death of the American West.' "
Writing in American
Theater, the magazine of the Theater Communications
Group, Lion says Shepard and Presley are the new
manifestation of the "noble savage," seeming to have
come from nowhere with no formal training to become the
stuff of popular myth.
"But," Lion adds,
"beneath each persona lies an objective, calculating
artist who has basically altered the way we look at
Not being a
creator, Presley reached the limitations of the
performers' art and tragically crashed in confusion. But
Shepard seems positioned for the long haul, looking for
new worlds to conquer.
"I'm not a poet
yet," he told an interviewer recently. "I'm working on
That interview is
news in itself, since Shepard, citing very plausible
reasons, rarely talks for publication.
piece, originally published in the Harvard Advocate,
that university's journal of arts and literature, and
reprinted in American Theater, is essential material for
all Shepard admirers. It came about when the playwright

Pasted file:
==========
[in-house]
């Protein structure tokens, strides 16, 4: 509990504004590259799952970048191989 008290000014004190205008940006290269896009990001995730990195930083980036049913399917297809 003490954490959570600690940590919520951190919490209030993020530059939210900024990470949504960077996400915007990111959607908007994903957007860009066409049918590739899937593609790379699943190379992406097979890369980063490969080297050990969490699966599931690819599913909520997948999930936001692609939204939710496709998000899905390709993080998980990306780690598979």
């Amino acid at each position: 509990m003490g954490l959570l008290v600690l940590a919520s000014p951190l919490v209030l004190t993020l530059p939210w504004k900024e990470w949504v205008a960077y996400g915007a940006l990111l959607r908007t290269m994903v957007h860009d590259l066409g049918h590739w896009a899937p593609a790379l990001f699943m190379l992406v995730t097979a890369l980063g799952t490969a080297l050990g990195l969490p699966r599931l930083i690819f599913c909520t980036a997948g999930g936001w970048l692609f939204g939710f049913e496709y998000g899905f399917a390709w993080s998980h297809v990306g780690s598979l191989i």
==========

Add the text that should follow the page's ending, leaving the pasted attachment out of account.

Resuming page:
unexpectedly agreed to a tape-recorded conversation on
New Year's Day, 1983, with a 19-year-old Harvard student
named Amy Lippman, who was visiting San Francisco for
"I'm not putting
myself in the same category as Mozart at all," Shepard
told Lippman, "don't get me wrong, but the story with
him was that he heard this music. It was going on, and
he was just open to it somehow, latched onto it, and
wrote it down.
Shepard said, speaking of his plays' content, "are in
the air, all around us. And all I'm trying to do is
latch onto them. I don't feel like it's a big creative
act, like I'm inventing all this."
The things that
Shepard finds in the air around us have varied widely in
form since he wrote his first plays in 1964, "Cowboys"
and "Rock Garden."
(No copy remains of
the former but Shepard reportedly thinks "Rock Garden"
is one of his best works. A scene from it was
incorporated into the nude revue "Oh, Calcutta!" and the
royalties from that seemingly endless run often have
tided him through lean times.)
His plays include
cowboy vernacular, hip musician slang, gangster
dialogue, science-fiction jargon, sports talk and even
scholarly argot. (He told a British interviewer in 1974
that he never liked books and rarely read, but his then
most-recent play, "Cowboy Mouth," includes references to
Villon, Baudelaire and Gerard de Nerval, just as his
earlier "Tooth of the Crime" mentions both Brecht and